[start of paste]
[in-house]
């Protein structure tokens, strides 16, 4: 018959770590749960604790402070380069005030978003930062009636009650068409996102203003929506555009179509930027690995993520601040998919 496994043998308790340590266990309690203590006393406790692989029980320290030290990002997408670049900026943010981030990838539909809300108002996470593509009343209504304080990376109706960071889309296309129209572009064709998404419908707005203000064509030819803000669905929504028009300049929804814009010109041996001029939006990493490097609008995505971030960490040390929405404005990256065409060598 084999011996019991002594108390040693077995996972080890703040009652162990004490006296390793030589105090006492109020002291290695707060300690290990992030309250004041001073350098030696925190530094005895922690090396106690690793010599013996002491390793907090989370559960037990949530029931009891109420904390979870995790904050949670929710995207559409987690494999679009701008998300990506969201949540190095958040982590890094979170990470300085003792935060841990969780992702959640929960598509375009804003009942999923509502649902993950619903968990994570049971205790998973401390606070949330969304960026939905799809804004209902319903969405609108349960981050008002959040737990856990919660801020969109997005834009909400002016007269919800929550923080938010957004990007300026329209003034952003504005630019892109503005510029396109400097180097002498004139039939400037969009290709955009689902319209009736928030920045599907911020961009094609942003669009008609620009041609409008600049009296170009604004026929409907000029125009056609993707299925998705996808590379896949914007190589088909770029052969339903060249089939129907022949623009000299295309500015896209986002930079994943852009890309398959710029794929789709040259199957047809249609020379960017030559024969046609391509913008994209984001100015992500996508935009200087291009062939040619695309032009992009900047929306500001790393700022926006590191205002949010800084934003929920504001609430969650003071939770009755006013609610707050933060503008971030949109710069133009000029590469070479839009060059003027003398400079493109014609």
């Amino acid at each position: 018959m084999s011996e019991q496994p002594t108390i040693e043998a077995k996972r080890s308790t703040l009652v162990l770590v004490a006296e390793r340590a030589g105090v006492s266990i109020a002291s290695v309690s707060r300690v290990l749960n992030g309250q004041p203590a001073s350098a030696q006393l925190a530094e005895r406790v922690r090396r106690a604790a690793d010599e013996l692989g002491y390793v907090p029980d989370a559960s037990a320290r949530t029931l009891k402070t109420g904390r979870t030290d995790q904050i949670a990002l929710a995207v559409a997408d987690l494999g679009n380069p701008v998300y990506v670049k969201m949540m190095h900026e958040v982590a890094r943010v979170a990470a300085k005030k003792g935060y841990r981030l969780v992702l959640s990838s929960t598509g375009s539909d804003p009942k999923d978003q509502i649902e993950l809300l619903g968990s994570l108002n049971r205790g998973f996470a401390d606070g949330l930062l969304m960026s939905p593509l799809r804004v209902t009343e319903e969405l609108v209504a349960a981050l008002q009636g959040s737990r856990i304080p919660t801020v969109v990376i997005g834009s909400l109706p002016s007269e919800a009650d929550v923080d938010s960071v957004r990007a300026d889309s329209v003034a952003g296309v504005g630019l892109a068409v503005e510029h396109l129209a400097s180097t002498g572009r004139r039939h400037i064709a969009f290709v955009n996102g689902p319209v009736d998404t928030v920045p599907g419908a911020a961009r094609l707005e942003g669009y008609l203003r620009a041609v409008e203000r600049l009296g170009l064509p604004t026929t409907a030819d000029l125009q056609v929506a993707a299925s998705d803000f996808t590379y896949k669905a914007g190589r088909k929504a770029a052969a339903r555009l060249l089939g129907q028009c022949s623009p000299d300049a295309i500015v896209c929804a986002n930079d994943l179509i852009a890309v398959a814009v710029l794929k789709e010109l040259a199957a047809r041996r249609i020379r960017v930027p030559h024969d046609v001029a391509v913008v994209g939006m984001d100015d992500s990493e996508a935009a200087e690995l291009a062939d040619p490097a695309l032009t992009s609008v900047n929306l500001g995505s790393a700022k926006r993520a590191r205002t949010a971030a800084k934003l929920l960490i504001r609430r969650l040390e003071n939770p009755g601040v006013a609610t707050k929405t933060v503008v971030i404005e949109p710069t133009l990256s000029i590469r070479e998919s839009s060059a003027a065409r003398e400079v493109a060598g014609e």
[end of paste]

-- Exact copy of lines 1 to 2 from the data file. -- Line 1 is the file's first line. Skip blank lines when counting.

[in-house]
């Protein structure tokens, strides 16, 4: 018959770590749960604790402070380069005030978003930062009636009650068409996102203003929506555009179509930027690995993520601040998919 496994043998308790340590266990309690203590006393406790692989029980320290030290990002997408670049900026943010981030990838539909809300108002996470593509009343209504304080990376109706960071889309296309129209572009064709998404419908707005203000064509030819803000669905929504028009300049929804814009010109041996001029939006990493490097609008995505971030960490040390929405404005990256065409060598 084999011996019991002594108390040693077995996972080890703040009652162990004490006296390793030589105090006492109020002291290695707060300690290990992030309250004041001073350098030696925190530094005895922690090396106690690793010599013996002491390793907090989370559960037990949530029931009891109420904390979870995790904050949670929710995207559409987690494999679009701008998300990506969201949540190095958040982590890094979170990470300085003792935060841990969780992702959640929960598509375009804003009942999923509502649902993950619903968990994570049971205790998973401390606070949330969304960026939905799809804004209902319903969405609108349960981050008002959040737990856990919660801020969109997005834009909400002016007269919800929550923080938010957004990007300026329209003034952003504005630019892109503005510029396109400097180097002498004139039939400037969009290709955009689902319209009736928030920045599907911020961009094609942003669009008609620009041609409008600049009296170009604004026929409907000029125009056609993707299925998705996808590379896949914007190589088909770029052969339903060249089939129907022949623009000299295309500015896209986002930079994943852009890309398959710029794929789709040259199957047809249609020379960017030559024969046609391509913008994209984001100015992500996508935009200087291009062939040619695309032009992009900047929306500001790393700022926006590191205002949010800084934003929920504001609430969650003071939770009755006013609610707050933060503008971030949109710069133009000029590469070479839009060059003027003398400079493109014609």